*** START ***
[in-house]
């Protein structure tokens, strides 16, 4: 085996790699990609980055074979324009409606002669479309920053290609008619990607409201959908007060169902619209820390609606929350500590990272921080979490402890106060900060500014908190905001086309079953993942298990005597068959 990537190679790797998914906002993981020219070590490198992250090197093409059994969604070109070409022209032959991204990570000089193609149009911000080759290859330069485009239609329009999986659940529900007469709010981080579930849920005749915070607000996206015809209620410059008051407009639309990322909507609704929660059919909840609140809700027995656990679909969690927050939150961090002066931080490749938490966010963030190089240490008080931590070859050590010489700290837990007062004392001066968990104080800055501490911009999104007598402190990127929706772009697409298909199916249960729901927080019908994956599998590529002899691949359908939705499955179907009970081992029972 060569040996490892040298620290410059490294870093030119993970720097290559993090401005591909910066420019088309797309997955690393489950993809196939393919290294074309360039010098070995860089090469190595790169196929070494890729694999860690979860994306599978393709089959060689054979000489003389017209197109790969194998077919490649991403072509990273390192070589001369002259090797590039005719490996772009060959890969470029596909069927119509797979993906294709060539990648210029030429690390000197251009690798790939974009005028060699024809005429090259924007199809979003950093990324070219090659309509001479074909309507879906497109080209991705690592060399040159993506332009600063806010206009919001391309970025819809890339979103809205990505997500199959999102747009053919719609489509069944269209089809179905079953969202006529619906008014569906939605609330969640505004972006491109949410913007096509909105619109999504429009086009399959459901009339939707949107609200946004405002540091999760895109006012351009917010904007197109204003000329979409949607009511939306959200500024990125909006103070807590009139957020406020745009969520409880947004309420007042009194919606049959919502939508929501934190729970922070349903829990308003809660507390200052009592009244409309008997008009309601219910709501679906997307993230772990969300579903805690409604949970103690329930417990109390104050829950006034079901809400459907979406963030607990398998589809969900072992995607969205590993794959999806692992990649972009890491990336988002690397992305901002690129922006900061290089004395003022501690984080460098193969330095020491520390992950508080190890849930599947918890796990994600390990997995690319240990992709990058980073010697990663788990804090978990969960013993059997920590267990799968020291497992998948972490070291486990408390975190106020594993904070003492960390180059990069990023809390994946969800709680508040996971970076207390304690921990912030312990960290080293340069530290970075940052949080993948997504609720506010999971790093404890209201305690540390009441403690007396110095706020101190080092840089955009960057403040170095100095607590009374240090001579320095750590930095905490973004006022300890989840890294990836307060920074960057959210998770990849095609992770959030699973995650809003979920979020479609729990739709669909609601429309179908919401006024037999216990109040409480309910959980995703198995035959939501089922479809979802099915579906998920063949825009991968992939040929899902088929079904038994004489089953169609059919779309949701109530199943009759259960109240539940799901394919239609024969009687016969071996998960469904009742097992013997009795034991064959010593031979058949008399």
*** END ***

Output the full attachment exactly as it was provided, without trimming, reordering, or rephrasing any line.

[in-house]
């Protein structure tokens, strides 16, 4: 085996790699990609980055074979324009409606002669479309920053290609008619990607409201959908007060169902619209820390609606929350500590990272921080979490402890106060900060500014908190905001086309079953993942298990005597068959 990537190679790797998914906002993981020219070590490198992250090197093409059994969604070109070409022209032959991204990570000089193609149009911000080759290859330069485009239609329009999986659940529900007469709010981080579930849920005749915070607000996206015809209620410059008051407009639309990322909507609704929660059919909840609140809700027995656990679909969690927050939150961090002066931080490749938490966010963030190089240490008080931590070859050590010489700290837990007062004392001066968990104080800055501490911009999104007598402190990127929706772009697409298909199916249960729901927080019908994956599998590529002899691949359908939705499955179907009970081992029972 060569040996490892040298620290410059490294870093030119993970720097290559993090401005591909910066420019088309797309997955690393489950993809196939393919290294074309360039010098070995860089090469190595790169196929070494890729694999860690979860994306599978393709089959060689054979000489003389017209197109790969194998077919490649991403072509990273390192070589001369002259090797590039005719490996772009060959890969470029596909069927119509797979993906294709060539990648210029030429690390000197251009690798790939974009005028060699024809005429090259924007199809979003950093990324070219090659309509001479074909309507879906497109080209991705690592060399040159993506332009600063806010206009919001391309970025819809890339979103809205990505997500199959999102747009053919719609489509069944269209089809179905079953969202006529619906008014569906939605609330969640505004972006491109949410913007096509909105619109999504429009086009399959459901009339939707949107609200946004405002540091999760895109006012351009917010904007197109204003000329979409949607009511939306959200500024990125909006103070807590009139957020406020745009969520409880947004309420007042009194919606049959919502939508929501934190729970922070349903829990308003809660507390200052009592009244409309008997008009309601219910709501679906997307993230772990969300579903805690409604949970103690329930417990109390104050829950006034079901809400459907979406963030607990398998589809969900072992995607969205590993794959999806692992990649972009890491990336988002690397992305901002690129922006900061290089004395003022501690984080460098193969330095020491520390992950508080190890849930599947918890796990994600390990997995690319240990992709990058980073010697990663788990804090978990969960013993059997920590267990799968020291497992998948972490070291486990408390975190106020594993904070003492960390180059990069990023809390994946969800709680508040996971970076207390304690921990912030312990960290080293340069530290970075940052949080993948997504609720506010999971790093404890209201305690540390009441403690007396110095706020101190080092840089955009960057403040170095100095607590009374240090001579320095750590930095905490973004006022300890989840890294990836307060920074960057959210998770990849095609992770959030699973995650809003979920979020479609729990739709669909609601429309179908919401006024037999216990109040409480309910959980995703198995035959939501089922479809979802099915579906998920063949825009991968992939040929899902088929079904038994004489089953169609059919779309949701109530199943009759259960109240539940799901394919239609024969009687016969071996998960469904009742097992013997009795034991064959010593031979058949008399």